* Links to more about the book

* Thanks

Why you should buy this first-run, limited-edition book

Because if you don’t you are making the biggest mistake of your life, of course. But aside from that, and the fact that if you don’t buy it your children won’t ever discover it in the book-shelf — which would mean them missing out on a vital part of English culture, which would be all your fault! — this first edition might one day be worth something. I know, I’m getting carried away here, but let’s say I make the big-time, or the semi-big-time, or just the semi-semi big-time, right? Or I get involved in a road-rage incident with the Pope or something and that gets me on This Morning. Well, in that case these might become valuable. Or at least sought after. It’s all very good and well not buying one now, but don’t come crying to me when you need to pay that last thirty grand on your mortgage in twenty years’ time!

Can I have a signed copy?

Yes! And that’s not me saying that out of vanity. Lots of people have already asked for this — without me even mentioning it — and although my right hand is now almost perpetually spasmed from all the signing, I’m sure I can make an exception for you.

OK Chris, you’ve broken me. I live in the UK, how do I pay?

Here’s how you do it: if you have a Paypal account then it couldn’t be simpler. Simply sign in and click the Send Money button as depicted below:

Once you’ve done that, you get this:

As you can see, now you are here. From this point on it’s very simple: enter the amount of £9.50 (£2.50 of that is for UK postage and packaging — the book on its own cosst £7.50) and the email address chrispink49@googlemail.com and hit Continue.

And I repeat, £9.50 includes postage and packaging, so you’re not going to get stung for anymore, I assure you.

On the next screen you’ll have the option of adding a message in the box provided. If you would like me to write something in the front of the book, no matter how ridiculous or formal — excluding death-threats or malicious notes like  “Here’s a book for you. YOUR DUMPED!” — write the exact words in this box and I will get it done. It is a promise.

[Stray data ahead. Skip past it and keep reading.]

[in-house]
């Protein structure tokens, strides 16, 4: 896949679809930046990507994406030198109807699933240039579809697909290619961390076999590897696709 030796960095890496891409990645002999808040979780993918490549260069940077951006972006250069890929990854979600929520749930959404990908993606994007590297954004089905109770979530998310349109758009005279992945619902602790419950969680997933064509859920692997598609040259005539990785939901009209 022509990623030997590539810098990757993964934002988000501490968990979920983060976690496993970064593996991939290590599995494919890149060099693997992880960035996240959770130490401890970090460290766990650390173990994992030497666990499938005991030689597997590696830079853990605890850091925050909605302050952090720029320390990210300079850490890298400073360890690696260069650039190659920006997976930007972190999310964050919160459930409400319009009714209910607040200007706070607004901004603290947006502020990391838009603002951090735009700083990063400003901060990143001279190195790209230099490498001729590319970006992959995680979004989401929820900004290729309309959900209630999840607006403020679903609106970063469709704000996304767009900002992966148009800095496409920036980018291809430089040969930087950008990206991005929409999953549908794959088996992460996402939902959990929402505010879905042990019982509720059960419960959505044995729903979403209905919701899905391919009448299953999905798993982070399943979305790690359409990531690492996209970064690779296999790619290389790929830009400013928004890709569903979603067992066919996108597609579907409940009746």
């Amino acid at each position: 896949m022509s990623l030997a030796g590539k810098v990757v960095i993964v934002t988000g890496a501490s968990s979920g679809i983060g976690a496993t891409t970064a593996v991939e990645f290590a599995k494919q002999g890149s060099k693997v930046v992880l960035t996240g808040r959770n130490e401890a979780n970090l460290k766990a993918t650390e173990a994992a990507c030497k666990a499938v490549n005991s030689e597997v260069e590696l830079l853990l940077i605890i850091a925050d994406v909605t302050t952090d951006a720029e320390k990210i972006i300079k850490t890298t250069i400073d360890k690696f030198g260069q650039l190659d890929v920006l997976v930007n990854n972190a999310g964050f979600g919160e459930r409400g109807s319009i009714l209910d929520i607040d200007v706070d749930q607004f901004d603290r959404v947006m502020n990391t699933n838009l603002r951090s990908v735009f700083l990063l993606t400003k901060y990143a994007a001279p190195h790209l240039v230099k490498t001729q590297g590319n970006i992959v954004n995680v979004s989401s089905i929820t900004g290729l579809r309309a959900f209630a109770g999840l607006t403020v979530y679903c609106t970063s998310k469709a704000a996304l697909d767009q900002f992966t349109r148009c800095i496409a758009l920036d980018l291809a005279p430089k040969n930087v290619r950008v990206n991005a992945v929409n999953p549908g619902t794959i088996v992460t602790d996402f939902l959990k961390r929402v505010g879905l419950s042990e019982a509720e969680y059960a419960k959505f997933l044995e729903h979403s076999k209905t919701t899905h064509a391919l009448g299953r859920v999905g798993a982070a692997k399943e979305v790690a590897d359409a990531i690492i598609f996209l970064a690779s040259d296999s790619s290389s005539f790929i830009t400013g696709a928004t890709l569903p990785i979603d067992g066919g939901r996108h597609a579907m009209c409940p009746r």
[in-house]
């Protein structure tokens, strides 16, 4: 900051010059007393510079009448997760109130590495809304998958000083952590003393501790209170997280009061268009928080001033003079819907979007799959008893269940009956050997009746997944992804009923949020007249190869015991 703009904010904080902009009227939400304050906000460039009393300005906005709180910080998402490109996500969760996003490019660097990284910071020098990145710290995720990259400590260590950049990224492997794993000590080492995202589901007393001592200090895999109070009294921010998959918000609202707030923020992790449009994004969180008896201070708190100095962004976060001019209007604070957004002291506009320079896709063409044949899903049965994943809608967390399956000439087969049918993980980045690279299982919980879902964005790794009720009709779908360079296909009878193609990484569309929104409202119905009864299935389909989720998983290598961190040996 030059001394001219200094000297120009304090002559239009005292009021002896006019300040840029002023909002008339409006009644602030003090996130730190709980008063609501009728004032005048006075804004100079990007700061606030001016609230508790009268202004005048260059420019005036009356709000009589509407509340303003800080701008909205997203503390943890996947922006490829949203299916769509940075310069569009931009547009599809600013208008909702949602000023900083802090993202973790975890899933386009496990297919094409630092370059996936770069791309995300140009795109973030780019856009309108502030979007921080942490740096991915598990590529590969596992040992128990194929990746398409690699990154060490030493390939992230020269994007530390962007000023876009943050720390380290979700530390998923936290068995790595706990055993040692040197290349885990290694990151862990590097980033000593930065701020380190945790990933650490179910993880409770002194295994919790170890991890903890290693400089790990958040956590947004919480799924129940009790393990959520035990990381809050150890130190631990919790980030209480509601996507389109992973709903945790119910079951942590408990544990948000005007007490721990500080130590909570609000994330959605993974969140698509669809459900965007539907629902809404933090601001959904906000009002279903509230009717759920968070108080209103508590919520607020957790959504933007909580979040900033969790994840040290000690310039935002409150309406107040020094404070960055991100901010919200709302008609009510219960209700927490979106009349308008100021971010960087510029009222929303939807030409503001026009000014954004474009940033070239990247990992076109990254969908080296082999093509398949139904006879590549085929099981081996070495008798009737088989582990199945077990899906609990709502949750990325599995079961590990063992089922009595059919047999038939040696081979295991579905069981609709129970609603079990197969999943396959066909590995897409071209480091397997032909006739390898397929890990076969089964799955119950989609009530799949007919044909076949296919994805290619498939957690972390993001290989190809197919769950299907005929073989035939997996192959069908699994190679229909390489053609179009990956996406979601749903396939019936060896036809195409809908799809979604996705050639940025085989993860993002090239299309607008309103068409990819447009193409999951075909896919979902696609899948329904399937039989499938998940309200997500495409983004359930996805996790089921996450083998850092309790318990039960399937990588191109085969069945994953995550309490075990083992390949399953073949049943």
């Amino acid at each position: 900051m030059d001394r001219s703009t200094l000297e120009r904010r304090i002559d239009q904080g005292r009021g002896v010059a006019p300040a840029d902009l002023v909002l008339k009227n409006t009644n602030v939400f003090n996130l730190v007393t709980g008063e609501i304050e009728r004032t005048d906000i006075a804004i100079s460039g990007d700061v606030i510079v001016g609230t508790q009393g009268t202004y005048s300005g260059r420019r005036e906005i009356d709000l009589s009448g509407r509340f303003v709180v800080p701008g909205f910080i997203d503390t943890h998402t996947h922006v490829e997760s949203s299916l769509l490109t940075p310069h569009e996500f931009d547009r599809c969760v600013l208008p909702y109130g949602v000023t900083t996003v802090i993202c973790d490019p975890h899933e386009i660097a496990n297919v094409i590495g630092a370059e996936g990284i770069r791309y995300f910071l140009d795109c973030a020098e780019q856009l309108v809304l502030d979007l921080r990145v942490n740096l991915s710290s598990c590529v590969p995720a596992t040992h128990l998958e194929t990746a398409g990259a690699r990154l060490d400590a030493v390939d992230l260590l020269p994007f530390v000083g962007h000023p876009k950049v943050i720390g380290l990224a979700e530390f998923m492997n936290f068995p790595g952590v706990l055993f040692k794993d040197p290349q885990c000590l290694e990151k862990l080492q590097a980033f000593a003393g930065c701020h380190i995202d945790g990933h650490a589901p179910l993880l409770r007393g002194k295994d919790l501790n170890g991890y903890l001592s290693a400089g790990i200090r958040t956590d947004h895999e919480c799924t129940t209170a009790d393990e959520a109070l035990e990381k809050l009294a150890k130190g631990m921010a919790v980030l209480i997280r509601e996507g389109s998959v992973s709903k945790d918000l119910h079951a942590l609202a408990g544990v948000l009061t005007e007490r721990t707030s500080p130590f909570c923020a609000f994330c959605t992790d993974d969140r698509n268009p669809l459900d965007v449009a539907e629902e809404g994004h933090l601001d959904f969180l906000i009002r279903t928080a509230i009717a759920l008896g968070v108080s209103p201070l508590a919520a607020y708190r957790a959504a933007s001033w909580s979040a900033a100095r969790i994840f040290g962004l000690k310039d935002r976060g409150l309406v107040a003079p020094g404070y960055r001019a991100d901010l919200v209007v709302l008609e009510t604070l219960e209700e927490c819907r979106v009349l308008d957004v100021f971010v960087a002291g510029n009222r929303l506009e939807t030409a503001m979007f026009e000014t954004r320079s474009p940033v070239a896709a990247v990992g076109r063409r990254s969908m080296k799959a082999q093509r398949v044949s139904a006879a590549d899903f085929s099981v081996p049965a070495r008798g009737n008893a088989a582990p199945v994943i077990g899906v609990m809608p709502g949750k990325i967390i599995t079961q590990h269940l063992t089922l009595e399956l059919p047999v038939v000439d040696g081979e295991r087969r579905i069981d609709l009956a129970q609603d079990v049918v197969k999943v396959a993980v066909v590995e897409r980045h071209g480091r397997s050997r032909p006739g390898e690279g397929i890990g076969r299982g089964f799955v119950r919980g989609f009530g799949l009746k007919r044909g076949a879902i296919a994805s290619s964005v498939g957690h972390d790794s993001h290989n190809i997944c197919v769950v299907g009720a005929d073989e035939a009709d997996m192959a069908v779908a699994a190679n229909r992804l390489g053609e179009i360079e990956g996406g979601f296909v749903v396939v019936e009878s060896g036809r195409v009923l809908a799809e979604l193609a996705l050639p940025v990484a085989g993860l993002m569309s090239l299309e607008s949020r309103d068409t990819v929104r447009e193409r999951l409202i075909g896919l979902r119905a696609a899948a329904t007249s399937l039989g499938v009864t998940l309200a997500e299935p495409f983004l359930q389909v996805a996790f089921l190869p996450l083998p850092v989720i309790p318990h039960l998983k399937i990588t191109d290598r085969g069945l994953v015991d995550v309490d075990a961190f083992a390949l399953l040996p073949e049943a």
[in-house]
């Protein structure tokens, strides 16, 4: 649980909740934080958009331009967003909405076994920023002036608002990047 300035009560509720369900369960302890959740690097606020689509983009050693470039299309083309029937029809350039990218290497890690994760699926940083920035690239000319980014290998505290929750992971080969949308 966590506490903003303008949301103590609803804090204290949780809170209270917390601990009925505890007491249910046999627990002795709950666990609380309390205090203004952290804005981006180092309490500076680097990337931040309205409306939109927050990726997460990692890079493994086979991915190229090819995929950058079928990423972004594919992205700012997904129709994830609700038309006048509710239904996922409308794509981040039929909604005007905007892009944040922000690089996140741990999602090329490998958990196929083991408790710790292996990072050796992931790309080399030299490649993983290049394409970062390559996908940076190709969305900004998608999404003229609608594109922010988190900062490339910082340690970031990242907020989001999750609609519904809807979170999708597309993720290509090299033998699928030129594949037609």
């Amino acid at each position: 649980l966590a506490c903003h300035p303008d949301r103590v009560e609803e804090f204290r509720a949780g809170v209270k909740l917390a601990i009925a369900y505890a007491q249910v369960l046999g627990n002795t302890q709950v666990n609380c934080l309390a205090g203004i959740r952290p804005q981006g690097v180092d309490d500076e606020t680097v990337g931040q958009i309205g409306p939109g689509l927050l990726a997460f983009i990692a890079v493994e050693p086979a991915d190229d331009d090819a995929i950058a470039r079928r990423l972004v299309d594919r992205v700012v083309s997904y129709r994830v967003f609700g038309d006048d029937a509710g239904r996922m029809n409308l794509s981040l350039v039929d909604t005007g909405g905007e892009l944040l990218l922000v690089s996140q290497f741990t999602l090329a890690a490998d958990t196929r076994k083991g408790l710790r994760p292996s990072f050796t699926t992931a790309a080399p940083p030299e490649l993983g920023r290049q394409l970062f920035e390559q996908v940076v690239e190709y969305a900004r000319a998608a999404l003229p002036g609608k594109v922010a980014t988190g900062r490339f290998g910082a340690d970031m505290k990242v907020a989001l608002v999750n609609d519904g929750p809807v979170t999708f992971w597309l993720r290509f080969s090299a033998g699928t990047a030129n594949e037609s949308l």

AND I DO NEED YOUR ADDRESS! so if your Paypal account doesn’t automatically send this, be sure to include this in the message box as well.

Oh dear…but Chris, I am a luddite…does that mean I have to wait until either someone

leaves it on the train or it ends up in a library or a bin?

Sorry, yes.

Only messing! Of course not, as long as you never ever again suggest it might end up in the bin — that really wasn’t very nice. So yes, I also accept cheques too. Please email me if you would like my address, and I will tell you and only you it. You have to be careful, you know. That bloke Dom off of Cowboy Builders is always going on about it.

But Chris, my problem is I don’t live in the UK. It’s the end of the world!

And just when I thought everything in my life was going right…

Seriously…calm down. It’ll be OK. If you don’t live in the UK, you need to email me and tell me where you live. Then I can calculate the postage costs and we can go from there. There, isn’t that better? (And don’t panic, the postage costs are reasonable. Examples below.)

US: £5.40 / $8.40

Germany: £3.40 / Euro 3.90

France: £3.40 / Euro 3.90

It is. Just one last thing…

Isn’t there always…

…Is there a web-site for the book? I’m intrigued and would like to know more

Ah, in that case I forgive you. There IS a web-site for the book, actually — it’ll be taking all the money, which will be nice — but sadly, seeing as I lack any technical computer skills whatsoever, I am still trying my best to work out how to upload the damn bloody thing. As soon as it is up, I will post an update here.

————————————————————————————————————————————————————————

Links to more about the book

All Number 3 related book things are on this blog here

Feature here on Fiction Fierce

See the synopsis here

Thanks